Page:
Tea is not just for drinking anymore! A smoky tea is infused into these black tea spring rolls with eggplant and mango dipping sauce…guaranteed you can’t stop at just one!
My spring rolls are in the midst of an identity crisis.
Which makes me kind of concerned about my own mental state, because: like spring roll, like spring roll maker.
But, and be honest(!)…have you ever seen a spring roll not swaddled in a rice paper wrapper?
It’s like they just rolled out of bed and went to work in their jammies, without a bra on.
I mean, I wouldn’t know what that’s like, but I can infer the feeling. I’m a very good empathizer.
Then you go and try to call them egg rolls, but that doesn’t quite fit either because, though they do have the characteristic crispy crunchy shell, they have not spent even a second in a bath of oil and are even (dare I say)…healthy!
And I have yet to meet a single egg roll in this world that can be described as healthy. So that won’t do.
We’ll just have to stick with spring rolls, dress code violation and all.
Bless their hearts.
Bless their crispy crunchy delectably salty smoky squishy hearts.
And then get them in my belly.
Because at the end of the day, who cares what kind of roll you really are so long as you taste good.
Amen to that.
Black tea sounds like a strange addition to dinner, but here it adds a nice smoky flavor that enhances the meatiness of the eggplant filling, while also making the mango chutney sauce something to write home about.
You’ll be triple dipping before you know it. And I can’t say I blame you.
- 1 tsp black tea leaves, Lapsang Souchong if you can find it
- 3 tbsp sesame oil, divided
- 3 shallots, chopped
- 1 clove garlic, minced
- 1 lb eggplant, chopped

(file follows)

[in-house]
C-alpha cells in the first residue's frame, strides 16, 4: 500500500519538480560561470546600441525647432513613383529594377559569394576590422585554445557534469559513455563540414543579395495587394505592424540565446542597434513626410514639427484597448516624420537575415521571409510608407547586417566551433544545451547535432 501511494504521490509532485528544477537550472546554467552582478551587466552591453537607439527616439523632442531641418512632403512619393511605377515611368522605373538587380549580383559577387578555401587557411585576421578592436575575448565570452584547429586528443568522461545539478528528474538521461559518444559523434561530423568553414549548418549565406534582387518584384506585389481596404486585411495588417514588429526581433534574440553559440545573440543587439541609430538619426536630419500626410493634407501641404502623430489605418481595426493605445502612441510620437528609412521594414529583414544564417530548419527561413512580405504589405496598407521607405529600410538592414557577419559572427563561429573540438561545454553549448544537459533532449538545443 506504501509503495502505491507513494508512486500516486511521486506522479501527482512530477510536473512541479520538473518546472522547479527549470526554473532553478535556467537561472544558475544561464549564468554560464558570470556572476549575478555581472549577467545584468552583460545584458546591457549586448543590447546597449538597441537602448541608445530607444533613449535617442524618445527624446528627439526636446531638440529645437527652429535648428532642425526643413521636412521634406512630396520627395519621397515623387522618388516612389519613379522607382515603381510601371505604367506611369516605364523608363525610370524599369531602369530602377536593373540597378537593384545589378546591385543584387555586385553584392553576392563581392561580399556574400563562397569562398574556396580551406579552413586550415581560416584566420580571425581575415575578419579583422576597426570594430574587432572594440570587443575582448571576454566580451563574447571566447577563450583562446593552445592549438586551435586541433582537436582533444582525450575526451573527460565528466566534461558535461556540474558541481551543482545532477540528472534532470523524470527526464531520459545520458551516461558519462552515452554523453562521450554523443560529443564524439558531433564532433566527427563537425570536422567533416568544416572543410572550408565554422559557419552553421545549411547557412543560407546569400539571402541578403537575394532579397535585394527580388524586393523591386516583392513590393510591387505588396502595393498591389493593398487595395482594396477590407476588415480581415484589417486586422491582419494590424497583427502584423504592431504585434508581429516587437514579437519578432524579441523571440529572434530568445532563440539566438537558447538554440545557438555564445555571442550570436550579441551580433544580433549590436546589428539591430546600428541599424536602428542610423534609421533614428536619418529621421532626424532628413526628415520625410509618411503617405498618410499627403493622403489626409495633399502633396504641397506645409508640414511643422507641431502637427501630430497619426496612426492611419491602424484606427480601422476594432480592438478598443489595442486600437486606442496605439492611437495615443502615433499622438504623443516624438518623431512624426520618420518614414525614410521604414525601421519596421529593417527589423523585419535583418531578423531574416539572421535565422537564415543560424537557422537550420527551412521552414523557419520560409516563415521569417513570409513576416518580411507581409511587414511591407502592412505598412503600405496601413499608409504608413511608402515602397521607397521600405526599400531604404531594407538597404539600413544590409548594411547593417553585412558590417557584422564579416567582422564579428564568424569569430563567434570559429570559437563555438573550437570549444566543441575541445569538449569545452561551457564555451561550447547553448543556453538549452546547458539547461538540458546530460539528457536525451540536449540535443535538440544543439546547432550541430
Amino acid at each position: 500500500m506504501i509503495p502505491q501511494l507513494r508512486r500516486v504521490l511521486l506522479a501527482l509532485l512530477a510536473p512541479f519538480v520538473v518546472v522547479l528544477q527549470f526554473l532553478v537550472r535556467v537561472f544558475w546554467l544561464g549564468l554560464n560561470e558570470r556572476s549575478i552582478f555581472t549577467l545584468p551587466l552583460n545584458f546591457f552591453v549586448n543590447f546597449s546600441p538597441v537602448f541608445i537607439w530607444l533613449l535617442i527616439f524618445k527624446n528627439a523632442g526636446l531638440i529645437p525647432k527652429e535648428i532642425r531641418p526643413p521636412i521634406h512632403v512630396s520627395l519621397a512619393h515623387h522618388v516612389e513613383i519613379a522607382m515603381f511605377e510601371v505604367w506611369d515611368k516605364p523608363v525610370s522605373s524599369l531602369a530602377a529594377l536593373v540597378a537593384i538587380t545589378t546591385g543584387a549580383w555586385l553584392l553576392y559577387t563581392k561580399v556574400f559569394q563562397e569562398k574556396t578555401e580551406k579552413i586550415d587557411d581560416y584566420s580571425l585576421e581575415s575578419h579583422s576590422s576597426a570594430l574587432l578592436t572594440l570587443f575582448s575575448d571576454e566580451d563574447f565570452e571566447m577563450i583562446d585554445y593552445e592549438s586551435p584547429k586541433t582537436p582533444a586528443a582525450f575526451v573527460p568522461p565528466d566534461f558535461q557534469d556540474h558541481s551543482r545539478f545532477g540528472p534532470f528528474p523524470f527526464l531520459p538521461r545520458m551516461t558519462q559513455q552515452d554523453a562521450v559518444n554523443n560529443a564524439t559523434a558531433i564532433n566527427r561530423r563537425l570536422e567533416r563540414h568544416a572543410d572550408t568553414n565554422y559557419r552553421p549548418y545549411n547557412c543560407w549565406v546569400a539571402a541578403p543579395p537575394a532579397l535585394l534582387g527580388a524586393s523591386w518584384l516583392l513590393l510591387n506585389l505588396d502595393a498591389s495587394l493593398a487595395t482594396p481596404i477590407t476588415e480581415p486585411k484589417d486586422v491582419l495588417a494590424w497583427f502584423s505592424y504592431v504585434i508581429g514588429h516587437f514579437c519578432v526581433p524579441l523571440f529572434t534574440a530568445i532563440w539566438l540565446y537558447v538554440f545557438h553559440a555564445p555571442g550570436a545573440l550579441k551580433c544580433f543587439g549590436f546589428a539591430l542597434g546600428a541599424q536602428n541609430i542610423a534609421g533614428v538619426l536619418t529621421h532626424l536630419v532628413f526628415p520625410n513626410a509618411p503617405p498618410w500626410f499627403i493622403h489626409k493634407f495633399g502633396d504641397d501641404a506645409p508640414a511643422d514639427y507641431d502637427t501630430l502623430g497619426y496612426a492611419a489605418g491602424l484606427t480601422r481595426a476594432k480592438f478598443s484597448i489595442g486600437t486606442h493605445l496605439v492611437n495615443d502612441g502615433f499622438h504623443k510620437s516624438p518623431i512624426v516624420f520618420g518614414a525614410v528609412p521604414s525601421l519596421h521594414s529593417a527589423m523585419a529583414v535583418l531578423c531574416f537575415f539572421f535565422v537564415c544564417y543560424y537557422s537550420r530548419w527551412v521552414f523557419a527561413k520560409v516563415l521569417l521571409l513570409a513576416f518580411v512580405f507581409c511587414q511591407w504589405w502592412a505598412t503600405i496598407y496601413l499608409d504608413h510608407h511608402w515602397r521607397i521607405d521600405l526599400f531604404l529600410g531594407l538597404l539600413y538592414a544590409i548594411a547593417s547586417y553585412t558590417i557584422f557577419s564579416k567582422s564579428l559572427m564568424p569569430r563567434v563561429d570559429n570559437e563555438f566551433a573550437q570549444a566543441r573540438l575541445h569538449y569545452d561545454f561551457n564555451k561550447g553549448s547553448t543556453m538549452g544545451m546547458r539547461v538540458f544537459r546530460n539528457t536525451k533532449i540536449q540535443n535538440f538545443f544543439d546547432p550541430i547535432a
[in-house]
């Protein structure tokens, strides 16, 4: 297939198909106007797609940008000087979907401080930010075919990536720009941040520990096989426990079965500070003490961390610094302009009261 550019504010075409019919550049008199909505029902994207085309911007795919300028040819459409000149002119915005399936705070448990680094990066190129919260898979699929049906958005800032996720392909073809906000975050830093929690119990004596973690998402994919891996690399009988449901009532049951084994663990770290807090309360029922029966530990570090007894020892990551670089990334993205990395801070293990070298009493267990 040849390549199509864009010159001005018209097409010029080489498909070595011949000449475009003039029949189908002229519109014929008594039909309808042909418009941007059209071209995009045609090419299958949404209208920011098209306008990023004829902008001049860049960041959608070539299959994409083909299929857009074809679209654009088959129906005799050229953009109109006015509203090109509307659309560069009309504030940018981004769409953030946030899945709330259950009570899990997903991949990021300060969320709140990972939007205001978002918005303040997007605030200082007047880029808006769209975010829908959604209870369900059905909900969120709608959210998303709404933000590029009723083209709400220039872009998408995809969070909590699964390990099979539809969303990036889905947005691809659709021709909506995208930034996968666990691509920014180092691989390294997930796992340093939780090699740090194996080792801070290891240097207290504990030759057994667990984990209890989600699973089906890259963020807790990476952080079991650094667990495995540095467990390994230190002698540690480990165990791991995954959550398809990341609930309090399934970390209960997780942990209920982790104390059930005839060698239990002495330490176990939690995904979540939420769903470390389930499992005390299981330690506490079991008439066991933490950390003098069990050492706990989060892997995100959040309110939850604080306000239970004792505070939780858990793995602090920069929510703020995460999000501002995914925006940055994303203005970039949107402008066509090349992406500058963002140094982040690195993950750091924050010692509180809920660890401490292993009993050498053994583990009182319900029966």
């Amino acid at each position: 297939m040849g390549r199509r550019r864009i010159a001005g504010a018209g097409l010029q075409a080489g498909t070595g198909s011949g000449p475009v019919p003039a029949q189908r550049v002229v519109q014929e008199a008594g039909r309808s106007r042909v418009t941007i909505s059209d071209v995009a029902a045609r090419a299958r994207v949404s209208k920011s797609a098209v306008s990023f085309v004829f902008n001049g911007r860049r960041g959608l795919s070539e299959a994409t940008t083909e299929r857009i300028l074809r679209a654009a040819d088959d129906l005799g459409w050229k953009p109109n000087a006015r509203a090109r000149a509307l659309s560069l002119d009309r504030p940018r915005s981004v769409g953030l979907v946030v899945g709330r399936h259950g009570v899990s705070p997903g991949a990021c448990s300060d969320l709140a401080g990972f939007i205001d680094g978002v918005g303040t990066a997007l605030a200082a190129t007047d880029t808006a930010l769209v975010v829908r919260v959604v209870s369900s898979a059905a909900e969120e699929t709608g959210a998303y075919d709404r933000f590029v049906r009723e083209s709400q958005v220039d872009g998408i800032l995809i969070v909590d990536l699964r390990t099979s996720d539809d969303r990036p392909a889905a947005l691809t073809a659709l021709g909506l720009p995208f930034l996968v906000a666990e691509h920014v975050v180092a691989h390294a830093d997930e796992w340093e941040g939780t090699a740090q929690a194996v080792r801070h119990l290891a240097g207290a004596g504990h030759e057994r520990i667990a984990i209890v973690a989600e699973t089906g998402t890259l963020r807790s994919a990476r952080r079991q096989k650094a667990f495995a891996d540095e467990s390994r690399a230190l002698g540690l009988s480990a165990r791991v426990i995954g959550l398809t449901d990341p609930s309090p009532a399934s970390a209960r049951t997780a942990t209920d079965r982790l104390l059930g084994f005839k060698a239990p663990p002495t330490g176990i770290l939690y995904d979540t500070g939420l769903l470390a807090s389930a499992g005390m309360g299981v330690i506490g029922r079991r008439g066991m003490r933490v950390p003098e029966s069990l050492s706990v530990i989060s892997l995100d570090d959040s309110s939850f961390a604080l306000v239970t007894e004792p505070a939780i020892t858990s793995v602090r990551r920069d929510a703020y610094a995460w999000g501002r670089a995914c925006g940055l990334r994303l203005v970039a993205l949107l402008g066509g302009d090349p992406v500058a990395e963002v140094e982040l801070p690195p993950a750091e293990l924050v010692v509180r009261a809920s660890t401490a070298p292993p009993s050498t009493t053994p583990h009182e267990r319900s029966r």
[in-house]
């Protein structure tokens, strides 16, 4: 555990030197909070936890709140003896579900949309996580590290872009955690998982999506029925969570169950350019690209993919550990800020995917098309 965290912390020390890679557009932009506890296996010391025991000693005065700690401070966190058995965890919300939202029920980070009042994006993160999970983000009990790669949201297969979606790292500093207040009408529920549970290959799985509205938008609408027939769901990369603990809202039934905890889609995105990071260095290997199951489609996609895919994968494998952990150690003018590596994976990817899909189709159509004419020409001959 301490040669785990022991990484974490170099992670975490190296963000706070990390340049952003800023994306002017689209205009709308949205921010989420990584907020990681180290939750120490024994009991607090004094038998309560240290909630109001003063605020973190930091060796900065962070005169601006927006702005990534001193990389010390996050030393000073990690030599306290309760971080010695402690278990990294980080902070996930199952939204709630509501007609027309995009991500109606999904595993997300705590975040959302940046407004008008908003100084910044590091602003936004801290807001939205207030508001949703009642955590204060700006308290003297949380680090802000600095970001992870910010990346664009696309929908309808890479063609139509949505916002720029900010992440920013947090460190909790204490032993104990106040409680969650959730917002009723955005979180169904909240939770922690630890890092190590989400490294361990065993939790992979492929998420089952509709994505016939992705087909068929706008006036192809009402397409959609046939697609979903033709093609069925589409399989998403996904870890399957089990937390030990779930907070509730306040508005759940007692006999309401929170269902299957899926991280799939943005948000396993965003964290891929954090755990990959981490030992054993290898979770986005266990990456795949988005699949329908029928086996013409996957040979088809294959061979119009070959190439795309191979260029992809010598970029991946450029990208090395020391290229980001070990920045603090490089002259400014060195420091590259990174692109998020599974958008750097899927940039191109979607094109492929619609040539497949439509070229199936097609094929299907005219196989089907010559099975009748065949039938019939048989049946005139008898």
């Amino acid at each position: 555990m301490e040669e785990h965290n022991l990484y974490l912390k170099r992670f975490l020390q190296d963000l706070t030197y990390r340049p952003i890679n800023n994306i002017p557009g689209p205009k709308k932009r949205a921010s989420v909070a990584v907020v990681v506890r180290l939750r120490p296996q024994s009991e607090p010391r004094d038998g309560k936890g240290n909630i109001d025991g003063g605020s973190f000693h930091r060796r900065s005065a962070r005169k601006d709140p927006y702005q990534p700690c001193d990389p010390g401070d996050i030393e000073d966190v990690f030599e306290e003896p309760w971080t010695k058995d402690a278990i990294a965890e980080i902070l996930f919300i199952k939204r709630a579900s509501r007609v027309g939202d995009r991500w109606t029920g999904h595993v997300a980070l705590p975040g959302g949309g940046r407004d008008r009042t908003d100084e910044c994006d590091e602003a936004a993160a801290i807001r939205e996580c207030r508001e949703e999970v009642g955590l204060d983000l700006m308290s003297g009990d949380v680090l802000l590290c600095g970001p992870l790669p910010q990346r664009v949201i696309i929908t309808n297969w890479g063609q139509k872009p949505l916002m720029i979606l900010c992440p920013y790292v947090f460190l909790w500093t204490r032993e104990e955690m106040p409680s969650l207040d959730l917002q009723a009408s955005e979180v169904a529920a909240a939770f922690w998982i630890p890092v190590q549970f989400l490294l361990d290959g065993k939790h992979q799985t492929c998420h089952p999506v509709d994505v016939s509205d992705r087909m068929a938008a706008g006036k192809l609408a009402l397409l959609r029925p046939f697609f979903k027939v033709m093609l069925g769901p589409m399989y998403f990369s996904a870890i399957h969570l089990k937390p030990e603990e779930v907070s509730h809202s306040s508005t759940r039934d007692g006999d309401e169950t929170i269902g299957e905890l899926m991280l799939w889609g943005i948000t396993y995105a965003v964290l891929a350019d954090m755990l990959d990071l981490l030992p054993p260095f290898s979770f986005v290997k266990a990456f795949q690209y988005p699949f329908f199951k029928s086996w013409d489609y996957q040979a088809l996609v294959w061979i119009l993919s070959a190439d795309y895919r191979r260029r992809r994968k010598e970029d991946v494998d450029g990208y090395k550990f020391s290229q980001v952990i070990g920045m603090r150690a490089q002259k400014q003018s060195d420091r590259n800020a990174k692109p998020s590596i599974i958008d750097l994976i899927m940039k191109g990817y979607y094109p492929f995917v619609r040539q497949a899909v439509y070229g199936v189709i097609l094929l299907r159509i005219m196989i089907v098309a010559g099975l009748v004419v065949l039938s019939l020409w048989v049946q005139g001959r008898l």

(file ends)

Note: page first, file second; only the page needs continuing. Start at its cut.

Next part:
- 12 oz extra-firm tofu, crumbled
- 4 tbsp shoyu sauce, divided
- 16 (6-inch) wonton wrappers
- ¾ cup mango chutney
- ¼ cup rice vinegar
- Preheat the oven to 400F.
- Grind the tea into a fine powder in a spice grinder or with a mortar and pestle. Set aside.
- In a large skillet, heat 1 tbsp of sesame oil over medium-high heat. Add in the shallots, garlic, and eggplant. Cook, stirring frequently, until the eggplant is softened and cooked through, about 6-8 minutes. Stir in the tofu and half of the shoyu, stirring until combined. Cook for a minute or so to heat through. Add in a few pinches of the ground tea. Season to taste with shoyu.
- To assemble the spring rolls, place a wonton wrapper in front of you so that it looks like a diamond. Spread a few spoonfuls of the filling on the wrapper, not too far from the corner nearest you. Take the corner and fold it so that it covers the filling. After one roll, fold in the left and right corners, then continue rolling. Dab a bit of water on the far corner to seal.
- Repeat with remaining wrappers and filling.
- Arrange on a parchment-lined baking sheet, seam-side down. Brush with the sesame oil and bake for 20 minutes, turning halfway through.
- While the spring rolls cook, make the dipping sauce by whisking together the chutney, vinegar, and remaining 2 tbsp of shoyu. Stir in the remaining ground tea to taste.
- Serve the spring rolls with the dipping sauce.
Tea, tea, everywhere and not a drop to drink! That’s because this month’s #RecipeRedux challenge is to use tea in a chewable, rather than drinkable way. Check out what everyone else made!